Canada's prison watchdog and Ontario's Child Advocate say Correctional Service Canada is squandering opportunities to turn young federal inmates' lives around.
"The majority of them are not enrolled in programs or school, not because they're not motivated but because they're wait listed and there are very few programs being offered," said Canada's Correctional Investigator Ivan Zinger in an interview with CBC News. "They're also not connecting with the programs."
Zinger said Correctional Services Canada has designed programs — such as anger management — with an older inmate in mind, when younger offenders require basic skills such as how to prepare meals, apply for a job and open a bank account.
The report released Tuesday, titled "Missed Opportunities," was produced by Zinger and Ontario's child advocate, Irwin Elman.
"Young people who find themselves in adult custody should have, and be given, the opportunity to positively change the direction of their lives," said Elman.
"As we stated at the inquest into the death of Ashley Smith, the adult correctional system is not equipped to ensure this happens."
Higher rate of solitary confinement
While younger offenders make up only 2.7 per cent of the overall federal prison population, they represent six per cent of those placed in solitary confinement or administrative segregation. The percentages are even higher for women, Indigenous and black offenders under the age of 21.
The report notes younger inmates fare far worse in segregation, given they have less developed coping skills and are less resilient. As such, Zinger and Elman ask the federal government to stop placing inmates in segregation if they're aged 18 to 21.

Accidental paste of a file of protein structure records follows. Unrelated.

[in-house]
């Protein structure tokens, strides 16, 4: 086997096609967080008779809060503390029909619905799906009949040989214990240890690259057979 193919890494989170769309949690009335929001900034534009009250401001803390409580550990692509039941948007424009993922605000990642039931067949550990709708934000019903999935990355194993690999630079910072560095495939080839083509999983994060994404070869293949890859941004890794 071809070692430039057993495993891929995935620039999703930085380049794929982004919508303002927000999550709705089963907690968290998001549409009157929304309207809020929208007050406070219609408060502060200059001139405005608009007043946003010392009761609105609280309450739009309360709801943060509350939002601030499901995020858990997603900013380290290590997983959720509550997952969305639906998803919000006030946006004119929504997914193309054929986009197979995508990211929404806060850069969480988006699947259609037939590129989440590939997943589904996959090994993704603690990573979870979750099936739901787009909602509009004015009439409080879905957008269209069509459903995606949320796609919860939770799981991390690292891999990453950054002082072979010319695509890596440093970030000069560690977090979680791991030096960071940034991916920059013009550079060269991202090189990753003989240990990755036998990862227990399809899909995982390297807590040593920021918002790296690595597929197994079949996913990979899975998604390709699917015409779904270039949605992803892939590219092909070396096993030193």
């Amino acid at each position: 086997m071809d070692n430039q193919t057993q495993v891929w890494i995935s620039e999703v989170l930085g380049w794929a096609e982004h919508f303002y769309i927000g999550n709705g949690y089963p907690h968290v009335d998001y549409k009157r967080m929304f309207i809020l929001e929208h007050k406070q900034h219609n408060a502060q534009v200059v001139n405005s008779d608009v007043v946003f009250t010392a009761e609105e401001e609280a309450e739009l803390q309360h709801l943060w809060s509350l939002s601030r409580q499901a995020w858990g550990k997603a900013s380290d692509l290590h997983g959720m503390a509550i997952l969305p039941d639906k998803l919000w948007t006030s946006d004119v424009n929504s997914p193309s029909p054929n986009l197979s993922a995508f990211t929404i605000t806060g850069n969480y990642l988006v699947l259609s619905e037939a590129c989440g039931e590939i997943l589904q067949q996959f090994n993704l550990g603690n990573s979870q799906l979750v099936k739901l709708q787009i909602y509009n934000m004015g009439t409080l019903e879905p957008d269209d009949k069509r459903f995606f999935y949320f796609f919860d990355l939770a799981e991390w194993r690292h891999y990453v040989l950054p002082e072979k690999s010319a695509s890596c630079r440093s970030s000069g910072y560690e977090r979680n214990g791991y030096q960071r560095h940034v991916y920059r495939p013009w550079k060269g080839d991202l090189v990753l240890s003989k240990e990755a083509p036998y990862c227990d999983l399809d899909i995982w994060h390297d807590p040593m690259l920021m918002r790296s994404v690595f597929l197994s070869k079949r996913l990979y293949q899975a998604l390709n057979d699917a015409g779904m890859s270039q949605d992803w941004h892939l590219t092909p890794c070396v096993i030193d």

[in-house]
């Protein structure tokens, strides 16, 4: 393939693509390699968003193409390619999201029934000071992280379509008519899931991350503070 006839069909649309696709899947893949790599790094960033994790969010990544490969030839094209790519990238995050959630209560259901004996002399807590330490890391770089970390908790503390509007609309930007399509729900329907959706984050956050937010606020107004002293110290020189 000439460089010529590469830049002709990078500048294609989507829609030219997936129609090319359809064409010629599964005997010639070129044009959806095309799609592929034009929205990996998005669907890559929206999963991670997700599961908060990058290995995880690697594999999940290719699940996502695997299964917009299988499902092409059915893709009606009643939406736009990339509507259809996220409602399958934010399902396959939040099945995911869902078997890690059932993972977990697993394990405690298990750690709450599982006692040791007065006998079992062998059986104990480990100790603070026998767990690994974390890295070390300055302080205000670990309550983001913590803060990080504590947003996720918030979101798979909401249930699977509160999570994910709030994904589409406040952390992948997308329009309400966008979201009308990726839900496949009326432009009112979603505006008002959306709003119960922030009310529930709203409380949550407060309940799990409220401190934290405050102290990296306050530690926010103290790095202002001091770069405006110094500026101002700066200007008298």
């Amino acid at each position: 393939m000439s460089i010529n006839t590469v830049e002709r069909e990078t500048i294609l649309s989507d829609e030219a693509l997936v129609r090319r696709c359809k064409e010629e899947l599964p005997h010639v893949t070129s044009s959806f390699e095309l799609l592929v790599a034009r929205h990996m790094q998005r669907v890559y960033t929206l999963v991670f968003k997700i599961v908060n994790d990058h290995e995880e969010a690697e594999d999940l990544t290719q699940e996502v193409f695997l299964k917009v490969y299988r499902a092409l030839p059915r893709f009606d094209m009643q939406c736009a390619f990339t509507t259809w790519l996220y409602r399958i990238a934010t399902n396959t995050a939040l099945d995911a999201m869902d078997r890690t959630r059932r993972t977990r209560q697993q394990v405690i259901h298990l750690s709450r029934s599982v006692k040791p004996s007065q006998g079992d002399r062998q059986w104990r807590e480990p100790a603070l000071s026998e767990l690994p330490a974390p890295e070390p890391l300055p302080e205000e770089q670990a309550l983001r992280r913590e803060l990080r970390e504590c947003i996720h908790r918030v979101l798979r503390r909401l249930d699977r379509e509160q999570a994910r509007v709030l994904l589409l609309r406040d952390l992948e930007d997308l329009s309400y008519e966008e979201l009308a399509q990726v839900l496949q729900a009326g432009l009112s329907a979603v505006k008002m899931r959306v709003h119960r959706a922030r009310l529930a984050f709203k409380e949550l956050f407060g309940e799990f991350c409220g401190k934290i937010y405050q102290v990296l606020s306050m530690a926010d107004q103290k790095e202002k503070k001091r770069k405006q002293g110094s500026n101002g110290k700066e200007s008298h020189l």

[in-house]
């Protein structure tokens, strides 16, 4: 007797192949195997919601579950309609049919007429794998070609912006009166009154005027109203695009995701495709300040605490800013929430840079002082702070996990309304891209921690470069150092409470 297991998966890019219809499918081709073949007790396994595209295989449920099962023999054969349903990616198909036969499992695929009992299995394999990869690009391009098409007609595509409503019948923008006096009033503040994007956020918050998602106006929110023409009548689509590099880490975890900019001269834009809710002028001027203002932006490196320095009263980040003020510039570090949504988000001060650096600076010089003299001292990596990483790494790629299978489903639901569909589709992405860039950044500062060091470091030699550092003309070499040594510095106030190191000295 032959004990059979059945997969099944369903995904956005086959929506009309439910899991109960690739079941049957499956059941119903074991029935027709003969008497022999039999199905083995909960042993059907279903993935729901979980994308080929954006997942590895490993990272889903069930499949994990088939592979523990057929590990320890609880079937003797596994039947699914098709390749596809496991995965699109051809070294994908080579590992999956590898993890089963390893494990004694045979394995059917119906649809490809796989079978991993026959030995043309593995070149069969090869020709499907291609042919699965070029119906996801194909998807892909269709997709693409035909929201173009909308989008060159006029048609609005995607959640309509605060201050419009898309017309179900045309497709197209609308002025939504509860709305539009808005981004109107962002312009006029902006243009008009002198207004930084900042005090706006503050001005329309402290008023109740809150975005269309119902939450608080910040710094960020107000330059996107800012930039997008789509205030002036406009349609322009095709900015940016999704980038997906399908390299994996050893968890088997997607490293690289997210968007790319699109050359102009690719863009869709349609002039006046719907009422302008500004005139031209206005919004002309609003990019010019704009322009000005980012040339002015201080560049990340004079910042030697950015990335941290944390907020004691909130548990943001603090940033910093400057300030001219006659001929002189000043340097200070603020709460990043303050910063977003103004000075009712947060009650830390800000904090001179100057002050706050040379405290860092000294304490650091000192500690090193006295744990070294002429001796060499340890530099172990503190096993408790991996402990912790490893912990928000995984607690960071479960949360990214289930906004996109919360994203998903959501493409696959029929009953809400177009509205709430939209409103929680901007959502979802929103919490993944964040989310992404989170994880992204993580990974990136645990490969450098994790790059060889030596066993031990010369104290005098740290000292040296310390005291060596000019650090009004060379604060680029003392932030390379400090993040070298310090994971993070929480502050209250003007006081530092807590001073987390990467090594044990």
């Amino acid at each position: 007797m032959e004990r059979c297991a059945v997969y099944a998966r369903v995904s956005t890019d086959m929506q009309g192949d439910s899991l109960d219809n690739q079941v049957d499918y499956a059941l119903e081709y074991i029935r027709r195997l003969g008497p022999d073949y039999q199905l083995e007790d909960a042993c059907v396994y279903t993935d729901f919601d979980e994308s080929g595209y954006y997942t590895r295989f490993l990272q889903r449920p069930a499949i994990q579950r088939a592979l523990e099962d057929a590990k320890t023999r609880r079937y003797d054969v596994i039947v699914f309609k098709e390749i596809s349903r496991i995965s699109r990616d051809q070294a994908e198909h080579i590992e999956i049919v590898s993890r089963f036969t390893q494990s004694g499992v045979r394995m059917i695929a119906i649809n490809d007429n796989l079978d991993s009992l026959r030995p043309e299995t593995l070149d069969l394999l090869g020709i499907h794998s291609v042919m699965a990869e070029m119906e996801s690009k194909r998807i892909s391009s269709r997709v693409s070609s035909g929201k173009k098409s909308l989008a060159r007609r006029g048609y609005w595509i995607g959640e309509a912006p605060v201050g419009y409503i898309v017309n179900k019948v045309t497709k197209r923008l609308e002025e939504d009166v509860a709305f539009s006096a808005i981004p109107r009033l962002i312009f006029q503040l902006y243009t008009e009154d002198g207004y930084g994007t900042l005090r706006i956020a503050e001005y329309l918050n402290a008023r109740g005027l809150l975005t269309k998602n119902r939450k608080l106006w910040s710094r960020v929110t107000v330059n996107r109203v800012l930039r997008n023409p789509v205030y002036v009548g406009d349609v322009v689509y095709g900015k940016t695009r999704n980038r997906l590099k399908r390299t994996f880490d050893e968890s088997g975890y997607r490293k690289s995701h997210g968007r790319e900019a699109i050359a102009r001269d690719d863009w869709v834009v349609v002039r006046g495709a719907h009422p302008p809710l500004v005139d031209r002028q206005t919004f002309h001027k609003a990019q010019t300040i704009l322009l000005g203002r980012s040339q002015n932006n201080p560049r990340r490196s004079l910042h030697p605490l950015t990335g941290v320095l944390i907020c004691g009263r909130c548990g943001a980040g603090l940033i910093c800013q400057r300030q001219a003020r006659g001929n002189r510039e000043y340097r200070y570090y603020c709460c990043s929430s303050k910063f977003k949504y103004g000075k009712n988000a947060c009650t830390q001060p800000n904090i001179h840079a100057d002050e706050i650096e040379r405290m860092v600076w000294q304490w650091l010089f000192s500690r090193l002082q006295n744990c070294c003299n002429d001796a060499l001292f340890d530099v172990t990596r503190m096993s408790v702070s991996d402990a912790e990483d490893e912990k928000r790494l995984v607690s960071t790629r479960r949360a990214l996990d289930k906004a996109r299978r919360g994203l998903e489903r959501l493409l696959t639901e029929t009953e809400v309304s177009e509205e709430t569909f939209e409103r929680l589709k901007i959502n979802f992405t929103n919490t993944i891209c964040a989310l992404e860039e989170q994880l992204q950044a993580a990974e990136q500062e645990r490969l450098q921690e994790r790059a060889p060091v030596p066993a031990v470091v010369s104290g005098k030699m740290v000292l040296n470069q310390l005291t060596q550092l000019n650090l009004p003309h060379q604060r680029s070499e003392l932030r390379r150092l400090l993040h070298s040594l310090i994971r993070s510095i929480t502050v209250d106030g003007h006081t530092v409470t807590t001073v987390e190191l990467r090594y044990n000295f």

"I feel it's an arbitrary distinction that as soon as an inmate turns 18, they're an adult," said Zinger.
Other recommendations include:
- Development of a national gang disaffiliation strategy.
- Prioritizing high school education and vocational skills training.
- Weekly meetings with institutional parole officers for the first six months in federal custody.
The report also found higher rates of force used on younger offenders. Of those, 70 per cent involved an Indigenous young adult.
"When force is necessary, it is crucial that the age and physical size of the offender be considered in the techniques that are used to minimize the risk of injury," the report says.
Inmates also told investigators they were often hungry, something Zinger said is easily explained when one considers what younger offenders do all day.
"Playing cards, watching TV and going to the gym. And going to the gym means they're burning a lot more calories," he said. "Many of them told us they're hungry and that they're using the limited amount of financial resources they have to complement their diets."
Offenders under the age of 21 are also joining gangs at higher rates, especially if they're Indigenous, the report said, often in a bid to feel safer inside the penitentiary.
The report recommends CSC come up with a gang disaffiliation program that is specific to the unique needs of young Indigenous and women offenders, and ensure that younger inmates are not placed in cell areas where they are more likely to be recruited.
"Engaging with Indigenous offenders through spirituality and culture can be effective in reaching Indigenous gang members," said the report.
Public Safety Minister Ralph Goodale welcomed the report, saying he's very sensitive to the impact of incarceration on young people.
"Successful reintegration is a key element, especially for young people, to keep communities safe," said Goodale. "So this work will be a substantial addition to the policy analysis, and I will take it very carefully into consideration."
The minister added he is eager for Parliament to pass legislation, introduced last spring, that would eventually cap an inmate's time in segregation at 15 days.
A spokesperson for CSC said the agency is reviewing the report and that it recognizes younger offenders have special needs.